ASSESSING THE IMPACT OF ECONOMIC MARGINALIZATION, GENDER INEQUALITY, AND OTHER EXOGENOUS FACTORS OF SOCIAL DISORGANIZATION ON FEMALE PROPERTY CRIME OFFENDING ACROSS US CITIES: A RACIALLY AND ETHNICALLY DISAGGREGATED ANALYSIS
Date of Award
Doctor of Philosophy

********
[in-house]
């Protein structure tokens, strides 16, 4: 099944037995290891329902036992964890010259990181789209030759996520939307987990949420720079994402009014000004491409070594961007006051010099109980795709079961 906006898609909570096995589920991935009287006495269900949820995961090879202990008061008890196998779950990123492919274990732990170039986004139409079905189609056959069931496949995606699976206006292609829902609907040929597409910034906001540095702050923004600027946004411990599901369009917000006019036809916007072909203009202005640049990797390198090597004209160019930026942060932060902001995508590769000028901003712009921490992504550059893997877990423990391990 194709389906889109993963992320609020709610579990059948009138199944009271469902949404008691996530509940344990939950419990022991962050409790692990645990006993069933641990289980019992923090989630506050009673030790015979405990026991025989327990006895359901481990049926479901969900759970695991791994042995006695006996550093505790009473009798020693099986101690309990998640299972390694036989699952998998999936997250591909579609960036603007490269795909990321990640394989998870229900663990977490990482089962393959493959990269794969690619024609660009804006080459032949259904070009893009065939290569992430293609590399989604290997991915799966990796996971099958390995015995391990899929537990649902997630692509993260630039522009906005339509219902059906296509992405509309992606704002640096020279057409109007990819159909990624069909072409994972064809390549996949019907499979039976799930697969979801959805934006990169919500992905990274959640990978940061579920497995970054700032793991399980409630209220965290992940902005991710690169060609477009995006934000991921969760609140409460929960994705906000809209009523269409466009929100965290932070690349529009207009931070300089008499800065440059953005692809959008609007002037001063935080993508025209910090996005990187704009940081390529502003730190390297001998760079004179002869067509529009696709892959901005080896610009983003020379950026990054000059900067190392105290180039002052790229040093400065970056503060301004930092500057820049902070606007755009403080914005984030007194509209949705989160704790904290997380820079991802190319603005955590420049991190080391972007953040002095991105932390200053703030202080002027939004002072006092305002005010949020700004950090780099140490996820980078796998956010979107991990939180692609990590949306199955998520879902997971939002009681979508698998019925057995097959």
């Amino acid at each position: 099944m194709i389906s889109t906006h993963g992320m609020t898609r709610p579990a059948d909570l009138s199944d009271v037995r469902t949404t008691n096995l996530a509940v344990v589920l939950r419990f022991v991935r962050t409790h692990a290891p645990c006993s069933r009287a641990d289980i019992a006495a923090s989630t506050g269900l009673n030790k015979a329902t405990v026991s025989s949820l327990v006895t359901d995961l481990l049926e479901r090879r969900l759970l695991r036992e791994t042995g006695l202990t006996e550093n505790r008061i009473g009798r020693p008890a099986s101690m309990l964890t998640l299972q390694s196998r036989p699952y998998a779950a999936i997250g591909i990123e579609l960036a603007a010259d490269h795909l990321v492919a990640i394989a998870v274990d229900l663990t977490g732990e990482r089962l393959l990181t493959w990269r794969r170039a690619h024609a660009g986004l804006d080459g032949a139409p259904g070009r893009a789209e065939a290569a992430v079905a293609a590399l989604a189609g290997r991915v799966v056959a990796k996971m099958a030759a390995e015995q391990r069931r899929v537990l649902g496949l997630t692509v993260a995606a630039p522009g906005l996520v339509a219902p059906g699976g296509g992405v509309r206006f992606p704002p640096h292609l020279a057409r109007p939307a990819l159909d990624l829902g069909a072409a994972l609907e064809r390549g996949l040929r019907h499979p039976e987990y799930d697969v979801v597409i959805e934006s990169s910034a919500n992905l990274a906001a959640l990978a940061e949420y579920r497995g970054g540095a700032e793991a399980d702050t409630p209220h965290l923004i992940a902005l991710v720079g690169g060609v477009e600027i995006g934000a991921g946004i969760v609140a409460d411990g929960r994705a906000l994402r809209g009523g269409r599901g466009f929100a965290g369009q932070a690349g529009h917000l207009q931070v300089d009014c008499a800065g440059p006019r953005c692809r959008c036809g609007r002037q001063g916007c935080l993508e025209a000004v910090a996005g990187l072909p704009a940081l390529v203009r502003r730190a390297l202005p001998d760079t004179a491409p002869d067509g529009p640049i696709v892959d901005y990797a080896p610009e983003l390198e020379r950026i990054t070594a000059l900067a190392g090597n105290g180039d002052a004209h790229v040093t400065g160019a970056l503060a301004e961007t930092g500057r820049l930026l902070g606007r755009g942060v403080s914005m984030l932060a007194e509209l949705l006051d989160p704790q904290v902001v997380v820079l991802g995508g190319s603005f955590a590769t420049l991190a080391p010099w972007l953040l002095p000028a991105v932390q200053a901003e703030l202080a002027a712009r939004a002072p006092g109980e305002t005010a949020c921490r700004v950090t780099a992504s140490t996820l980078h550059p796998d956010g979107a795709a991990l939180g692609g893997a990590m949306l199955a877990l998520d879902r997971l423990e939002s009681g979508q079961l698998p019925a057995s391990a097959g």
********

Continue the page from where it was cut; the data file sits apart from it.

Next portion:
The purpose of this dissertation was to explore the influence of race and gender specific economic disadvantage, gender inequality, and other social disadvantage indicators on female non-violent and violent property crime offending. This dissertation found that economic marginality, gender inequality, and exogenous factors of social disorganization do explain some of the variation in women's offending. Economic marginality predicted total women's non-violent and violent offending, but only Black women's non-violent offending. Gender inequality was associated with women's non-violent property crime offending for total, white, Black, and Hispanic women. Generally, the key independent variables are better able to explain variation in non-violent offending than violent property crime offending for Black and Hispanic women.
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